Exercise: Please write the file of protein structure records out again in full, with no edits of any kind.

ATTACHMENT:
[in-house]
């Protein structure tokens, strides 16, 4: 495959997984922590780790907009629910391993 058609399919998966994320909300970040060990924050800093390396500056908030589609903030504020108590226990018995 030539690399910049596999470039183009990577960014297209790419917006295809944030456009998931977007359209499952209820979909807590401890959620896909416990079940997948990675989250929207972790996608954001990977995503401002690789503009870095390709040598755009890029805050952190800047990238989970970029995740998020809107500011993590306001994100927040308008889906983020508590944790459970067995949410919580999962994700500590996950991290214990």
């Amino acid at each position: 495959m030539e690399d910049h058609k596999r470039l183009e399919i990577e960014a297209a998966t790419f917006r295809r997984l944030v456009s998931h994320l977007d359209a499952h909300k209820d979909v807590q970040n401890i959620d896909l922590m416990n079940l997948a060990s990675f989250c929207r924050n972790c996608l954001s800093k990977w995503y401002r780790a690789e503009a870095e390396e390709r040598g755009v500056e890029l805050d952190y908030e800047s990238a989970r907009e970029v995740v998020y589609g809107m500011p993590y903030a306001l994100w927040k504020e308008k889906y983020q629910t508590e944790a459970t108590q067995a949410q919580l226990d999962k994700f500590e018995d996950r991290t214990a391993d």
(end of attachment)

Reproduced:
[in-house]
């Protein structure tokens, strides 16, 4: 495959997984922590780790907009629910391993 058609399919998966994320909300970040060990924050800093390396500056908030589609903030504020108590226990018995 030539690399910049596999470039183009990577960014297209790419917006295809944030456009998931977007359209499952209820979909807590401890959620896909416990079940997948990675989250929207972790996608954001990977995503401002690789503009870095390709040598755009890029805050952190800047990238989970970029995740998020809107500011993590306001994100927040308008889906983020508590944790459970067995949410919580999962994700500590996950991290214990």
């Amino acid at each position: 495959m030539e690399d910049h058609k596999r470039l183009e399919i990577e960014a297209a998966t790419f917006r295809r997984l944030v456009s998931h994320l977007d359209a499952h909300k209820d979909v807590q970040n401890i959620d896909l922590m416990n079940l997948a060990s990675f989250c929207r924050n972790c996608l954001s800093k990977w995503y401002r780790a690789e503009a870095e390396e390709r040598g755009v500056e890029l805050d952190y908030e800047s990238a989970r907009e970029v995740v998020y589609g809107m500011p993590y903030a306001l994100w927040k504020e308008k889906y983020q629910t508590e944790a459970t108590q067995a949410q919580l226990d999962k994700f500590e018995d996950r991290t214990a391993d």